Publisher’s Positions

By Steve Hunley

Rosalynn Carter: A Life Well Lived

The passing of Rosalynn Carter is a reminder of a life well lived.  Married to her husband Jimmy for an incredible 77 years, Mrs. Carter passed away peacefully with much of her family by her side at age 96.

“Rosalynn was my equal partner in everything I ever accomplished,” former President Jimmy Carter said in a statement released by the Carter Center.  “She gave me wise guidance and encouragement when I needed it.  As long as Rosalynn was in the world, I always knew somebody loved and supported me.”  It was a tender and touching statement from a devoted partner.

Like Herbert Hoover before him, Jimmy Carter served a single term as president, his term of office pockmarked with a series of problems including the hostage crisis in Iran and rising energy prices and crippling inflation.  Carter did manage to broker an important agreement between Israel and Egypt, bitter enemies until that time, which lasts to this day.  Faced with an uprising in his own party led by Ted Kennedy and defeated in a landslide by Ronald Reagan in 1980, the Carters went home to Georgia.

Throughout the difficulties of his life and presidency, Jimmy Carter was fortunate to have Rosalynn with him.  Faced with life after the White House, the couple created The Carter Center in Atlanta which they announced was created to “wage peace, fight disease and build hope.”  From most politicians, it would have been mere sloganeering.  From Rosalynn and Jimmy Carter, it had the ring of genuine truth.

Rosalynn, like her husband, remained among the most modest of occupants of the White House and joined friends and neighbors when pitching in to building homes for Habitat for Humanity.

A gentle woman, Rosalynn Carter was capable of being outspoken in her beliefs and was always firm in her own convictions.  Unfortunately, we live in an age when partisanship prevents us all too often from acting like Christians and acknowledging the good in those who don’t share our political beliefs.  Rosalynn Carter was a woman of quiet grace and dignity, who throughout her life exemplified the very soul of a woman who loved and supported her husband, family, and most of all, her God throughout her 96 years of life.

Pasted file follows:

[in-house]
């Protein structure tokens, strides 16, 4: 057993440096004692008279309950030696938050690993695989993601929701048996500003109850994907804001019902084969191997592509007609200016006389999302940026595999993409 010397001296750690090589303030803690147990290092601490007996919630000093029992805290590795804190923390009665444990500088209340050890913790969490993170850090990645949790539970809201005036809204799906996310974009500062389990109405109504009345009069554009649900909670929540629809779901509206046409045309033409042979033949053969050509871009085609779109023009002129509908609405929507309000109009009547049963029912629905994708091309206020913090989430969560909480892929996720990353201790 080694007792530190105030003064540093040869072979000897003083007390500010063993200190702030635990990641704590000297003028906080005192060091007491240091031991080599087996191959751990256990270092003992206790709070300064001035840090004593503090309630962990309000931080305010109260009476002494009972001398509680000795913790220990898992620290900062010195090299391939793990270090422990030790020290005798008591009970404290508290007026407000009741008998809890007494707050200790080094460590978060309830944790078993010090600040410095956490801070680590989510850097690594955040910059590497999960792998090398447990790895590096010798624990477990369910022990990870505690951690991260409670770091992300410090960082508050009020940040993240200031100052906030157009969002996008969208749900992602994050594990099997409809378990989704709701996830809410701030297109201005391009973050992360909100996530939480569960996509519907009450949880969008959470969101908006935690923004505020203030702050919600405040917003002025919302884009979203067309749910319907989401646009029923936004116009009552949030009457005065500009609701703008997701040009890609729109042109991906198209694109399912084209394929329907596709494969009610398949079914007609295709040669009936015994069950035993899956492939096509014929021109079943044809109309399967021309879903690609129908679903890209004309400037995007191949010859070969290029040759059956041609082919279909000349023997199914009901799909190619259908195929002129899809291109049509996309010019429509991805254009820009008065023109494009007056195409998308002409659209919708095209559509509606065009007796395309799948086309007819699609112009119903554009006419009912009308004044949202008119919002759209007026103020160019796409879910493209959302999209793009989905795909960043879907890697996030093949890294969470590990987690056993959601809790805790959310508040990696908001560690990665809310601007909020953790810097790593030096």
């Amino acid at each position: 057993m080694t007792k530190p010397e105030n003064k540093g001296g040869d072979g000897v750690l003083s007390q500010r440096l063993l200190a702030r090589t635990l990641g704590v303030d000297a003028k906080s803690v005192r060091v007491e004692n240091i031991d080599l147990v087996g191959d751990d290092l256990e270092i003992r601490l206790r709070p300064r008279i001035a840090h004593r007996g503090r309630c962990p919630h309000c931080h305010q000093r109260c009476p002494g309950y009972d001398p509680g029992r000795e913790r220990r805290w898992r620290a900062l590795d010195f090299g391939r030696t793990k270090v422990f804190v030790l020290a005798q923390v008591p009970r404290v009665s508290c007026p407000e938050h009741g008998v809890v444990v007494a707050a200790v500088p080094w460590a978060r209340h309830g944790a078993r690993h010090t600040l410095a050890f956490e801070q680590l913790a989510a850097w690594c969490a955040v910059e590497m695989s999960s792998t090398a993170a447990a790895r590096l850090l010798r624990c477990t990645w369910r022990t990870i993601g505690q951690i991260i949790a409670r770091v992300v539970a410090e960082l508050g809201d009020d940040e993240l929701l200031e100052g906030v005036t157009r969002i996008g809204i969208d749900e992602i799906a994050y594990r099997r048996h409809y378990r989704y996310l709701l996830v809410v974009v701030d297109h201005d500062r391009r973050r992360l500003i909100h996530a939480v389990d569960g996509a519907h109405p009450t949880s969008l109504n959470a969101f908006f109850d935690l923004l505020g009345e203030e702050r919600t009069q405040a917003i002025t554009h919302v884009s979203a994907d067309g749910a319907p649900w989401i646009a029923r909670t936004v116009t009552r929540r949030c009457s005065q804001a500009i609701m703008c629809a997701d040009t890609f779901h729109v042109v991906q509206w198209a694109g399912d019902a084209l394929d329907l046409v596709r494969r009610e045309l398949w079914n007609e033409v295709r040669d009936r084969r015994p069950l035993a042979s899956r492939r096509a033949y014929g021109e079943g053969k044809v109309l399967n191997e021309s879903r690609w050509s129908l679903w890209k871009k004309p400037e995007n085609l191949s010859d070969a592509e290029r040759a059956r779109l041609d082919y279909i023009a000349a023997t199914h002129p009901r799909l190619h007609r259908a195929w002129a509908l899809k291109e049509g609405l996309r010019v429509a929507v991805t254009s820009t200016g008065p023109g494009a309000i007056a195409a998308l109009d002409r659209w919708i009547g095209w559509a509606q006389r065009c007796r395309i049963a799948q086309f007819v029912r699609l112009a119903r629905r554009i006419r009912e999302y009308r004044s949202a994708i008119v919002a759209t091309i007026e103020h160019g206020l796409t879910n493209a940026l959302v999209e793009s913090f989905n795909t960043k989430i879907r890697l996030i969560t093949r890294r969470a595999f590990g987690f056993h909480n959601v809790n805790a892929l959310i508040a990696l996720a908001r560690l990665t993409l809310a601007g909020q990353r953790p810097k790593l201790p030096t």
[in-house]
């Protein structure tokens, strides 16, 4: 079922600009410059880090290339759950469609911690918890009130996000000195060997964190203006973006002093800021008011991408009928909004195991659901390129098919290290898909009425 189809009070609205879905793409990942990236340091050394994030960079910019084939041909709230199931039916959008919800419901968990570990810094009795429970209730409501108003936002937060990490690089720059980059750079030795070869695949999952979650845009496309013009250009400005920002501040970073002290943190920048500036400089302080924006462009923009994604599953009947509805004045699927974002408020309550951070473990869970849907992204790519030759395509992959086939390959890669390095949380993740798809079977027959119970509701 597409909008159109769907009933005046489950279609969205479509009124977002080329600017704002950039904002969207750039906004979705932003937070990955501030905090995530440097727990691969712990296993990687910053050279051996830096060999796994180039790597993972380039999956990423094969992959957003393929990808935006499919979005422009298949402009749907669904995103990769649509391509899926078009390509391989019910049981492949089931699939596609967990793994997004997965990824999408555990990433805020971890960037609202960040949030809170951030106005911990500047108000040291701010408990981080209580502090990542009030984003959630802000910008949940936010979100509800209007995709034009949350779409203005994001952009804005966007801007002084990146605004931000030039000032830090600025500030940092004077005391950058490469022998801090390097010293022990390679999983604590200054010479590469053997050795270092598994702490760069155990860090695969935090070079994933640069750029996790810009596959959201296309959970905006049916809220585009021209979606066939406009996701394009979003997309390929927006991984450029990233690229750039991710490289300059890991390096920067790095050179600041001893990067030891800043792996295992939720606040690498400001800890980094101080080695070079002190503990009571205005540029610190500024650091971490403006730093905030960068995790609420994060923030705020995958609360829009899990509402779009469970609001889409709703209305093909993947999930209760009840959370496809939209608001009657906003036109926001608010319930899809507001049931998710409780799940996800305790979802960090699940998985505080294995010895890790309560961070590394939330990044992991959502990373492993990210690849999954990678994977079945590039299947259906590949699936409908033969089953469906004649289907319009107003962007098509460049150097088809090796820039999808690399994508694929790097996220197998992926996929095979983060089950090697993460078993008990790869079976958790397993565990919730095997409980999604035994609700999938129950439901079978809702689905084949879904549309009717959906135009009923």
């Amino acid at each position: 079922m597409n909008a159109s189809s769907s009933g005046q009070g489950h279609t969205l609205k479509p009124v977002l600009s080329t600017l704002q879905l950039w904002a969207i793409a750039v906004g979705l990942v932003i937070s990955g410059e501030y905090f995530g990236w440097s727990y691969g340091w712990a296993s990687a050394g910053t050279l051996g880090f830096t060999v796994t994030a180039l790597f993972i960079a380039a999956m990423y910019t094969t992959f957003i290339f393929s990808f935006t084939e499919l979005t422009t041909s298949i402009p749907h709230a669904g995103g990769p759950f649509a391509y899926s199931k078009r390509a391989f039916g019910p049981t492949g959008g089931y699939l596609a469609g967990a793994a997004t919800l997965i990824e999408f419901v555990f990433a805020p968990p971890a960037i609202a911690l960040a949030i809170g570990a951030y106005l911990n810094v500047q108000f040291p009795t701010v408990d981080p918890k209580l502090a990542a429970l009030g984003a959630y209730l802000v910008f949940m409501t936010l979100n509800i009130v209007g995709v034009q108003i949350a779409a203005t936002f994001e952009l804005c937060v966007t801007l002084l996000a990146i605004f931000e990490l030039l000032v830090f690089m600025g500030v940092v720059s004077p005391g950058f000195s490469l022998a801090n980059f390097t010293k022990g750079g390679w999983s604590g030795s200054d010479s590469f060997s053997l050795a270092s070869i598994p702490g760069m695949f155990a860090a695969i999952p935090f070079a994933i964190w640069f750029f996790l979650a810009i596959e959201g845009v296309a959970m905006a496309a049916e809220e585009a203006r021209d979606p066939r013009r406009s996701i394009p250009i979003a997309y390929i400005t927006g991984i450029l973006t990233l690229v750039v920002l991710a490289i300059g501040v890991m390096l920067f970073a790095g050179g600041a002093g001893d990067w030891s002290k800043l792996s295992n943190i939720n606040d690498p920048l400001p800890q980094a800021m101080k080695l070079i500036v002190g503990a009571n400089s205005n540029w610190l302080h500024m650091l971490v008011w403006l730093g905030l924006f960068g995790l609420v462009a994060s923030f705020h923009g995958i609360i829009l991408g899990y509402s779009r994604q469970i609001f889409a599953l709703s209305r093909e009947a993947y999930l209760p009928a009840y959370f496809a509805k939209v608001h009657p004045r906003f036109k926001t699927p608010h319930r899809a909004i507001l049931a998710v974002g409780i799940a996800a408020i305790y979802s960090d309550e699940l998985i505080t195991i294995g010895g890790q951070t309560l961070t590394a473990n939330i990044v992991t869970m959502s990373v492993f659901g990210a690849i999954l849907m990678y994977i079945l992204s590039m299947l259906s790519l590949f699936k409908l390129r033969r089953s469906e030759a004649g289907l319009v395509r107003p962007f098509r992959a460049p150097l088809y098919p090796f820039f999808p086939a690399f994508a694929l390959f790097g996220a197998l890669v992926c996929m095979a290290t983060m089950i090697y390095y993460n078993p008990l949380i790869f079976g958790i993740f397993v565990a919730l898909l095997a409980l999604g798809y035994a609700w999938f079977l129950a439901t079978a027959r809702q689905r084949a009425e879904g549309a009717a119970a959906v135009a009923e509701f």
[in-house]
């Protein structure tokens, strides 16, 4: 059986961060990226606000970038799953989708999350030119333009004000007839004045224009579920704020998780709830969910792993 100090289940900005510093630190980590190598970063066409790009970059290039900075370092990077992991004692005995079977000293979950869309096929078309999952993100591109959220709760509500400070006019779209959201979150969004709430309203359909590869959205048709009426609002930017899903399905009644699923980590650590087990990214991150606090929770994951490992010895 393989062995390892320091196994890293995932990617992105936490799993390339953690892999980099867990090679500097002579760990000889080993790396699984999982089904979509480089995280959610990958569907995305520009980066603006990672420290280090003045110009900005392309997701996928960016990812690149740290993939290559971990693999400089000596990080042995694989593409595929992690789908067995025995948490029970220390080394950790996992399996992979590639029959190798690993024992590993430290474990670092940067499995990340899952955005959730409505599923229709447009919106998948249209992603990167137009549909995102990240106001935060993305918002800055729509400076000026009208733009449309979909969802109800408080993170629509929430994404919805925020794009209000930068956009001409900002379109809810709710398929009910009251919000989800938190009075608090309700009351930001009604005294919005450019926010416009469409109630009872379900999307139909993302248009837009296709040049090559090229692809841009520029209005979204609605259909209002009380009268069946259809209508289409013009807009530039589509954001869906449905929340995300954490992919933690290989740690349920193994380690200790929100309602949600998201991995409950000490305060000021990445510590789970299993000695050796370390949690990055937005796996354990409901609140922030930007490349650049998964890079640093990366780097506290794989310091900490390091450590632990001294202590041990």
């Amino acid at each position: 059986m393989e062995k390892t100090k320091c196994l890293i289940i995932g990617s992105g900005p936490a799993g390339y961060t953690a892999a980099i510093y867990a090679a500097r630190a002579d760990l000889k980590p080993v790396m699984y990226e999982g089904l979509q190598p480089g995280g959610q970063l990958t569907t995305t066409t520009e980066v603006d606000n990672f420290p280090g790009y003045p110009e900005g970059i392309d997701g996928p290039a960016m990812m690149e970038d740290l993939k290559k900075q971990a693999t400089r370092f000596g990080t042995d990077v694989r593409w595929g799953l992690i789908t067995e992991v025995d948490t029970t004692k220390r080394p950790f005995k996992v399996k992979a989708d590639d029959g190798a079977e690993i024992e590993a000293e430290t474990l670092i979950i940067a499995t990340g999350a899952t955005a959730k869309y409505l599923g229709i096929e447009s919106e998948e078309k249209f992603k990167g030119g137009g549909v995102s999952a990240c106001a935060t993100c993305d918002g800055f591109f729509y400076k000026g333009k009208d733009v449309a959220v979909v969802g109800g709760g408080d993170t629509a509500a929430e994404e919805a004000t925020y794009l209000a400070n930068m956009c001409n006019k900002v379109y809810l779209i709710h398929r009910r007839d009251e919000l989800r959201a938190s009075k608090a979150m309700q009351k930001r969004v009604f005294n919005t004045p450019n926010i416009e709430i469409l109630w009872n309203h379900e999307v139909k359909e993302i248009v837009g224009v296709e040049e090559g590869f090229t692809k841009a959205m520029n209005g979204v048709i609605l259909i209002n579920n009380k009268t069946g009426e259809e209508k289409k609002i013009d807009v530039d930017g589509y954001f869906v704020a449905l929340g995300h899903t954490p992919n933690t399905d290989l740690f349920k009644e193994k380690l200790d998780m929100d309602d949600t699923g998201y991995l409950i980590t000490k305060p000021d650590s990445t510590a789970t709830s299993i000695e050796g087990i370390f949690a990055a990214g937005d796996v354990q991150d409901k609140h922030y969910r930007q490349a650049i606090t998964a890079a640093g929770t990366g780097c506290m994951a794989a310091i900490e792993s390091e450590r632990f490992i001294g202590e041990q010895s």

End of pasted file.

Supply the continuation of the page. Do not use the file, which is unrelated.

Justice Roger Page Announces Retirement

Tennessee Supreme Court Justice Roger Page has announced he will retire from the court next year.  Tennessee’s State Constitution bars more than two justices to reside in any of our Grand Divisions.  There are presently two sitting justices from Middle Tennessee, while two others come from West and East, which is our own Dwight Tarwater from Knoxville.  That means Governor Bill Lee will have to appoint a candidate from either East or West Tennessee when Justice Page resigns his seat.

Roger Page first entered the judiciary after being appointed to the Tennessee Court of Criminal Appeals by Governor Bill Haslam.  At the time of his appointment, Page was a judge of the circuit court for Chester, Henderson and Madison counties.  It was also Governor Haslam who appointed Page to the Tennessee State Supreme Court in 2016.

Senator Taylor Asks Governor Lee To Help With Rising Crime In Shelby County and Memphis

Governor Bill Lee has announced he has ordered an increased presence in Shelby County because of the increase in crime in Memphis.  The governor’s office said “approximately 40 additional troopers” were being sent to Memphis beginning last week.  Between 15-20 more troopers from other districts across Tennessee will augment those being sent to Memphis “for the foreseeable future.”

The governor acknowledged rising crime in the country but told Memphis and Shelby County officials, “At the same time, local officials must carry out their responsibility to uphold the law and hold criminals accountable, without resorting to soft on crime plea deals that have serious consequences and too-often result in more crime and more victims.”

Lee’s actions follow a letter sent by state Senator Brent Taylor of Memphis, who pleaded directly with the governor to help with the rising crime in Shelby County and Memphis.

Taylor’s letter came after Alexander Bulakhov, a researcher for St. Jude’s Hospital, was murdered in Downtown Memphis on Sunday, November 12, while trying to protect his wife from criminals.  Within 24 hours, police had arrested Brandy Rucker, 22, and Marious Ward, 23, and the two were charged with first degree murder for the killing of Alexander Bulakhov.

Bulakhov, his wife and their 2-year-old daughter were out for a walk around 8 p.m. when a man wearing a hoodie, ripped jeans and a ski mask approached the young family, waving a gun.  Later identified as Marious Ward, the robber demanded “property” and Bulakhov responded by handing over his wallet.  Then Ward allegedly turned to Mrs. Bulakhov, pointing the gun at her and demanded more property.  That is when Bulakhov began to struggle in an effort to protect his wife and either the gunman fired or the weapon went off, shooting the young researcher.  The suspects jumped into a white Toyota Camry and sped off.

The crime has rightly outraged Memphians.


Happy Thanksgiving!

We here at The Knoxville Focus hope you and your family enjoyed a wonderful Thanksgiving holiday.  We hope you experienced every happiness and have much to be thankful for.  The Knoxville Focus family is very grateful to you, our readers.  We thank you for reading The Focus.